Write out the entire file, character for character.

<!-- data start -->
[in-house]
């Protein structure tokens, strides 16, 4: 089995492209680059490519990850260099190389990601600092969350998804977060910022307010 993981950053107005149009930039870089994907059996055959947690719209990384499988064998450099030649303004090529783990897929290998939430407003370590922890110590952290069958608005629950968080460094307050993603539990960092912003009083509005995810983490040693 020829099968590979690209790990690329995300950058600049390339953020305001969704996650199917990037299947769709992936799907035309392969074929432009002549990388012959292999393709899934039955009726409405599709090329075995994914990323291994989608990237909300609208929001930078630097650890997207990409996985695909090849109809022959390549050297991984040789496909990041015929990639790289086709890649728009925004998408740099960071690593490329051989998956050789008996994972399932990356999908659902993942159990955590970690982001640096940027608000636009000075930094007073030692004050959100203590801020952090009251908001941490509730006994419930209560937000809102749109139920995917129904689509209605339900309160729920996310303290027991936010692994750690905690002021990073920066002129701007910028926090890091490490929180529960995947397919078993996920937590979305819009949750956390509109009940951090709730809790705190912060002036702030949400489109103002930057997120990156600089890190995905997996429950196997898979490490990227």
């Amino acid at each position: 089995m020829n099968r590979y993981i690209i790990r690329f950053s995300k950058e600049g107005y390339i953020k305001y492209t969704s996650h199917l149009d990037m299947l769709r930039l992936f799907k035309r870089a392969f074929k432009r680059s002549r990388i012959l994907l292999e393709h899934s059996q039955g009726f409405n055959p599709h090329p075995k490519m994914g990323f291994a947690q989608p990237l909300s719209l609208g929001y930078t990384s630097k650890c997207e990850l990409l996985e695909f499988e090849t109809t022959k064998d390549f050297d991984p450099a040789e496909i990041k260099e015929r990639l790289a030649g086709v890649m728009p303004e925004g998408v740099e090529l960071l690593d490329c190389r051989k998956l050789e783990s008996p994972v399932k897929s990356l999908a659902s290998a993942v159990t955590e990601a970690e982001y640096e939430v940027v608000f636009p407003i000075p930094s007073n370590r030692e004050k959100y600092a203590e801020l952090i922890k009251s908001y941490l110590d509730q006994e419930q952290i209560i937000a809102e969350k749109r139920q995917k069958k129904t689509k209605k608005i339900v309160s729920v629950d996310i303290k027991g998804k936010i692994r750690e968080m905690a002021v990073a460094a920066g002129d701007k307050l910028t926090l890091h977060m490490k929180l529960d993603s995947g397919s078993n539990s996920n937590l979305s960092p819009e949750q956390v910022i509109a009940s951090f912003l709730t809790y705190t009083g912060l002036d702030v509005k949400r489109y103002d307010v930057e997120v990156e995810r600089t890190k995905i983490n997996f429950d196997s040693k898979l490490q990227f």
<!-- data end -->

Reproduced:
[in-house]
């Protein structure tokens, strides 16, 4: 089995492209680059490519990850260099190389990601600092969350998804977060910022307010 993981950053107005149009930039870089994907059996055959947690719209990384499988064998450099030649303004090529783990897929290998939430407003370590922890110590952290069958608005629950968080460094307050993603539990960092912003009083509005995810983490040693 020829099968590979690209790990690329995300950058600049390339953020305001969704996650199917990037299947769709992936799907035309392969074929432009002549990388012959292999393709899934039955009726409405599709090329075995994914990323291994989608990237909300609208929001930078630097650890997207990409996985695909090849109809022959390549050297991984040789496909990041015929990639790289086709890649728009925004998408740099960071690593490329051989998956050789008996994972399932990356999908659902993942159990955590970690982001640096940027608000636009000075930094007073030692004050959100203590801020952090009251908001941490509730006994419930209560937000809102749109139920995917129904689509209605339900309160729920996310303290027991936010692994750690905690002021990073920066002129701007910028926090890091490490929180529960995947397919078993996920937590979305819009949750956390509109009940951090709730809790705190912060002036702030949400489109103002930057997120990156600089890190995905997996429950196997898979490490990227």
């Amino acid at each position: 089995m020829n099968r590979y993981i690209i790990r690329f950053s995300k950058e600049g107005y390339i953020k305001y492209t969704s996650h199917l149009d990037m299947l769709r930039l992936f799907k035309r870089a392969f074929k432009r680059s002549r990388i012959l994907l292999e393709h899934s059996q039955g009726f409405n055959p599709h090329p075995k490519m994914g990323f291994a947690q989608p990237l909300s719209l609208g929001y930078t990384s630097k650890c997207e990850l990409l996985e695909f499988e090849t109809t022959k064998d390549f050297d991984p450099a040789e496909i990041k260099e015929r990639l790289a030649g086709v890649m728009p303004e925004g998408v740099e090529l960071l690593d490329c190389r051989k998956l050789e783990s008996p994972v399932k897929s990356l999908a659902s290998a993942v159990t955590e990601a970690e982001y640096e939430v940027v608000f636009p407003i000075p930094s007073n370590r030692e004050k959100y600092a203590e801020l952090i922890k009251s908001y941490l110590d509730q006994e419930q952290i209560i937000a809102e969350k749109r139920q995917k069958k129904t689509k209605k608005i339900v309160s729920v629950d996310i303290k027991g998804k936010i692994r750690e968080m905690a002021v990073a460094a920066g002129d701007k307050l910028t926090l890091h977060m490490k929180l529960d993603s995947g397919s078993n539990s996920n937590l979305s960092p819009e949750q956390v910022i509109a009940s951090f912003l709730t809790y705190t009083g912060l002036d702030v509005k949400r489109y103002d307010v930057e997120v990156e995810r600089t890190k995905i983490n997996f429950d196997s040693k898979l490490q990227f």